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FORUMS Photography Talk by Genre Nature & Landscapes Talk 
Thread started 17 Sep 2013 (Tuesday) 18:34
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Do the amazing landscapes we see exist??

 
Scatterbrained
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Sep 18, 2013 21:25 |  #46

The funny thing is my HDR landscapes look more realistic than my filtered ones. ;) :oops:


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Sep 18, 2013 21:29 |  #47

krb wrote in post #16306957 (external link)
I'm saying that your repeated attempts to establish a connection between the amount of post-processing and the quality of the final work does an excellent job of showing how little you know about the subject. Of demonstrating how narrow-minded your approach is to the craft.

Furthermore, your repeated dismissal of people as "newbs" and the presumption that you can dictate to others what is good or bad despite having done nothing to establish any actual credentials tells me everything I need to know (and nothing positive) about your personality.

lol and I care what some random nobody who I will never meet and lives on the otherside of the world thinks?? bwhahahahahahbw!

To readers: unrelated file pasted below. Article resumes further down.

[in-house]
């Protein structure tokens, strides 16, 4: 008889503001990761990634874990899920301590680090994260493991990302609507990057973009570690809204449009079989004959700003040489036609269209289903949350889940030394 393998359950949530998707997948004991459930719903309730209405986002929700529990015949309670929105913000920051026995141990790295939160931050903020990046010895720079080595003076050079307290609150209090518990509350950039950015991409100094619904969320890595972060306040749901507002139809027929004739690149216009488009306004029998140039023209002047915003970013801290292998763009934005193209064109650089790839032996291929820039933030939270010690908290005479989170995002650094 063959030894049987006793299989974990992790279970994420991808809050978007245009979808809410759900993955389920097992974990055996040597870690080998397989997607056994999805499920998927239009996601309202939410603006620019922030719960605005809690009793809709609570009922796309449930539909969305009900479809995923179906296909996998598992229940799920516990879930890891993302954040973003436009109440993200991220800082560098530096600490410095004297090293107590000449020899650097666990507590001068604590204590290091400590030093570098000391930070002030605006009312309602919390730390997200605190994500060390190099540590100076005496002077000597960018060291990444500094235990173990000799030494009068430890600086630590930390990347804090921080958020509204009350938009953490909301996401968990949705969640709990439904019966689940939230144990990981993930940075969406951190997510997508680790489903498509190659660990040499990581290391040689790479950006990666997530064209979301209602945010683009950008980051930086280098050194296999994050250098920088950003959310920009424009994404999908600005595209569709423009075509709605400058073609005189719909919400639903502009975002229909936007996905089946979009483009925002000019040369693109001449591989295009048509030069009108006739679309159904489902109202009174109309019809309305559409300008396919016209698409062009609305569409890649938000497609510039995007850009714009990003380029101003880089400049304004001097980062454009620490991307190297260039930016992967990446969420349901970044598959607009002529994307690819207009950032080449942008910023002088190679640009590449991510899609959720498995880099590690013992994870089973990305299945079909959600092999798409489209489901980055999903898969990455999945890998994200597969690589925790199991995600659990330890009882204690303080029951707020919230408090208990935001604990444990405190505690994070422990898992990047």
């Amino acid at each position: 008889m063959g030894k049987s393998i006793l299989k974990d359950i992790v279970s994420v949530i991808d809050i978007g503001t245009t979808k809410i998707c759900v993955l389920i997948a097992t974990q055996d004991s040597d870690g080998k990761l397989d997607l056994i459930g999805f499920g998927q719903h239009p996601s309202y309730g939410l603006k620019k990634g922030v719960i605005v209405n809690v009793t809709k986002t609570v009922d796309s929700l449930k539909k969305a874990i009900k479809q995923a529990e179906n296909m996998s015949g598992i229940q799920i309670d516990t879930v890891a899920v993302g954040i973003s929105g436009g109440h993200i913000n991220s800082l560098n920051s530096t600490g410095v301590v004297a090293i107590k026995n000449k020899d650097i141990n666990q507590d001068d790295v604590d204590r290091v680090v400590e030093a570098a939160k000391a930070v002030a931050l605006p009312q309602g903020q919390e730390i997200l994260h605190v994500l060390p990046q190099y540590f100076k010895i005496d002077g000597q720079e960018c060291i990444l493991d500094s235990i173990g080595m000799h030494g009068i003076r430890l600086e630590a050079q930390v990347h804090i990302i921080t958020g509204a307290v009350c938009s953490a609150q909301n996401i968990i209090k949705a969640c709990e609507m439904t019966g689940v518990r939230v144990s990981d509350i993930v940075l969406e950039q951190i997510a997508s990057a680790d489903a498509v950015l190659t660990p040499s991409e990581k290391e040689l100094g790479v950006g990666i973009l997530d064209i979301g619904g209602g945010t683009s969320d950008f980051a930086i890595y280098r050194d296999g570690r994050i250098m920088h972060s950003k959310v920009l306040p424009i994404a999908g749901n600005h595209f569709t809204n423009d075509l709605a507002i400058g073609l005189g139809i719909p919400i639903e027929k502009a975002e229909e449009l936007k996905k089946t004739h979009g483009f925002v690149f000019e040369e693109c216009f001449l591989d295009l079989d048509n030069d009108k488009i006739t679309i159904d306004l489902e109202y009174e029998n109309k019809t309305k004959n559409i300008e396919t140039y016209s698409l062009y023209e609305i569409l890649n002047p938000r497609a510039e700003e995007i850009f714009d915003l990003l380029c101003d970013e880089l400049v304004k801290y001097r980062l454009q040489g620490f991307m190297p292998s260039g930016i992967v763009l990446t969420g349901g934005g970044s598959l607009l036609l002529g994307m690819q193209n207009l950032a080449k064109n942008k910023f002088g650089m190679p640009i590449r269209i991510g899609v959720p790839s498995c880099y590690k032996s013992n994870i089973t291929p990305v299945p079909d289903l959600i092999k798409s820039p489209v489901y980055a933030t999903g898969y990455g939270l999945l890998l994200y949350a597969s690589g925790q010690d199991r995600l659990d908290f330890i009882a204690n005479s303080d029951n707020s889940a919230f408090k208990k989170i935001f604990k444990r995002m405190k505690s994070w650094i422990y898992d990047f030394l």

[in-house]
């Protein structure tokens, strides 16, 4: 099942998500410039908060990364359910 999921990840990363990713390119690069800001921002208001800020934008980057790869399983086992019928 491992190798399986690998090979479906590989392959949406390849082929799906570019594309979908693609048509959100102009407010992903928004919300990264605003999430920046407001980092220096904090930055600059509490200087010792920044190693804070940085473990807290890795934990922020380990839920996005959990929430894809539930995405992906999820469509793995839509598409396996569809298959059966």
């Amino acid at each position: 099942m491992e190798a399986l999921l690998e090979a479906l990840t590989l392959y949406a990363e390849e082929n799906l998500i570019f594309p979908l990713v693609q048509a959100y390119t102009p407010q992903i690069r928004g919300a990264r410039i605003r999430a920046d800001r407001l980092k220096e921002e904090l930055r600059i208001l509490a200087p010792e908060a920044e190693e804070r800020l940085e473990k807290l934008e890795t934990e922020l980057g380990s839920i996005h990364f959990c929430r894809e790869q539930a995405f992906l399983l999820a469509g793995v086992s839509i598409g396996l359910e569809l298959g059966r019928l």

And your lack of comprehending what I am saying tells me everything I need to know about your personality ;) You are either a troll, or someone who is ignorant to the types of pictures Im refering to that ocasssionaly pop up where a someone discovers the wonders of lightroom and push the sliders to the max to make the end result just look rediculous. This is becoming more and more common, almost a trend now though...But hey its art and everything is subjective huh, so we should never criticise or critique anyones work because beuaty is in the eye of the beholder/thread.

Of course maybe it could just be that I have a narrow minded view of the 'craft' and these photos are sensational pieces of artwork lol...




  
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Scatterbrained
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Sep 18, 2013 21:32 |  #48

blogs wrote in post #16307997 (external link)
lol and I care what some random nobody who I will never meet and lives on the otherside of the world thinks?? bwhahahahahahbw!

You seem to care enough about what other "random nobodies" think to expend a good deal of energy trying to convert people to your way of thinking. If you didn't care what others think, why engage in opinionated debate? :confused:


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Sep 18, 2013 21:48 |  #49

Scatterbrained wrote in post #16308008 (external link)
You seem to care enough about what other "random nobodies" think to expend a good deal of energy trying to convert people to your way of thinking. If you didn't care what others think, why engage in opinionated debate? :confused:

Why would you think Im trying to covert anyone? Im partaking in a discussion, one it appears is only allowed to be onesided otherwise the herd mentality come out and personally attack.... great stuff..

You take or leave my opinion, it is sad though that most of the responses to my observations have become personal...




  
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ejenner